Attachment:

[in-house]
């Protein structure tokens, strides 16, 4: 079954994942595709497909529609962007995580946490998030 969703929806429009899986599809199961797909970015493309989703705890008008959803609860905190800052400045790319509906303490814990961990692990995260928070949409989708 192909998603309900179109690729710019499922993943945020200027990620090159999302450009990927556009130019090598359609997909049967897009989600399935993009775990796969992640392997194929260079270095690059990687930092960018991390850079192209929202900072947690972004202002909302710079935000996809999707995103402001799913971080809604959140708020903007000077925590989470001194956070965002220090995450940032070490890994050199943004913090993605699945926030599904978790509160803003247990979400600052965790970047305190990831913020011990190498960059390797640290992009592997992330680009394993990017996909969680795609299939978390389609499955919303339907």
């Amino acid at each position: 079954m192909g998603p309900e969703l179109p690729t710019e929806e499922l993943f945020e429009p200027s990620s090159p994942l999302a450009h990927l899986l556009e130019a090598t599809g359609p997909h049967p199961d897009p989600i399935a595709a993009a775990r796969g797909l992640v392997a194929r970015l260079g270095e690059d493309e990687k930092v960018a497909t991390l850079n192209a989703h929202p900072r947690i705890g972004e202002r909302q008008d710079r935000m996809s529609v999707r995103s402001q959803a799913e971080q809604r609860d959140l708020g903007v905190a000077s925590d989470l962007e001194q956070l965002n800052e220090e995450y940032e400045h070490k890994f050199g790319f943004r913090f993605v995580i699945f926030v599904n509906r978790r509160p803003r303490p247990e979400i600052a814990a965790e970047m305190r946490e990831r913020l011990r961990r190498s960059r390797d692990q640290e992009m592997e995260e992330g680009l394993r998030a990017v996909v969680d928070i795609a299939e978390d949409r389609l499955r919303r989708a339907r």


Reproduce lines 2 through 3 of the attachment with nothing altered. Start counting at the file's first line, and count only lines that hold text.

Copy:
């Protein structure tokens, strides 16, 4: 079954994942595709497909529609962007995580946490998030 969703929806429009899986599809199961797909970015493309989703705890008008959803609860905190800052400045790319509906303490814990961990692990995260928070949409989708 192909998603309900179109690729710019499922993943945020200027990620090159999302450009990927556009130019090598359609997909049967897009989600399935993009775990796969992640392997194929260079270095690059990687930092960018991390850079192209929202900072947690972004202002909302710079935000996809999707995103402001799913971080809604959140708020903007000077925590989470001194956070965002220090995450940032070490890994050199943004913090993605699945926030599904978790509160803003247990979400600052965790970047305190990831913020011990190498960059390797640290992009592997992330680009394993990017996909969680795609299939978390389609499955919303339907």
């Amino acid at each position: 079954m192909g998603p309900e969703l179109p690729t710019e929806e499922l993943f945020e429009p200027s990620s090159p994942l999302a450009h990927l899986l556009e130019a090598t599809g359609p997909h049967p199961d897009p989600i399935a595709a993009a775990r796969g797909l992640v392997a194929r970015l260079g270095e690059d493309e990687k930092v960018a497909t991390l850079n192209a989703h929202p900072r947690i705890g972004e202002r909302q008008d710079r935000m996809s529609v999707r995103s402001q959803a799913e971080q809604r609860d959140l708020g903007v905190a000077s925590d989470l962007e001194q956070l965002n800052e220090e995450y940032e400045h070490k890994f050199g790319f943004r913090f993605v995580i699945f926030v599904n509906r978790r509160p803003r303490p247990e979400i600052a814990a965790e970047m305190r946490e990831r913020l011990r961990r190498s960059r390797d692990q640290e992009m592997e995260e992330g680009l394993r998030a990017v996909v969680d928070i795609a299939e978390d949409r389609l499955r919303r989708a339907r």